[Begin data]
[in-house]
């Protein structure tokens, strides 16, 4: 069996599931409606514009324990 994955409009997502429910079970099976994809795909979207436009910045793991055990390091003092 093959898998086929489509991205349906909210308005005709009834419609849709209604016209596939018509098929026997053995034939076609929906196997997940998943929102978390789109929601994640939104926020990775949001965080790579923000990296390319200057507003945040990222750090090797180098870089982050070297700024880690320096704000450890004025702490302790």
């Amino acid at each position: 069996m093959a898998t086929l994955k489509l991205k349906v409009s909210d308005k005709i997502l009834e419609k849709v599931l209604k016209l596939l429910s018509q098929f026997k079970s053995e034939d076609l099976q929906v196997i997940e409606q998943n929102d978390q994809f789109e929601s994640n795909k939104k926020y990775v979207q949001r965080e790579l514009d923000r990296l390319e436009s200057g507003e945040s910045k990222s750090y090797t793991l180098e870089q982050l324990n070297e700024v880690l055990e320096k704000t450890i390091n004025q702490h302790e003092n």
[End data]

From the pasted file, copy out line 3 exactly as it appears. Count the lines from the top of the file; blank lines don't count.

């Amino acid at each position: 069996m093959a898998t086929l994955k489509l991205k349906v409009s909210d308005k005709i997502l009834e419609k849709v599931l209604k016209l596939l429910s018509q098929f026997k079970s053995e034939d076609l099976q929906v196997i997940e409606q998943n929102d978390q994809f789109e929601s994640n795909k939104k926020y990775v979207q949001r965080e790579l514009d923000r990296l390319e436009s200057g507003e945040s910045k990222s750090y090797t793991l180098e870089q982050l324990n070297e700024v880690l055990e320096k704000t450890i390091n004025q702490h302790e003092n």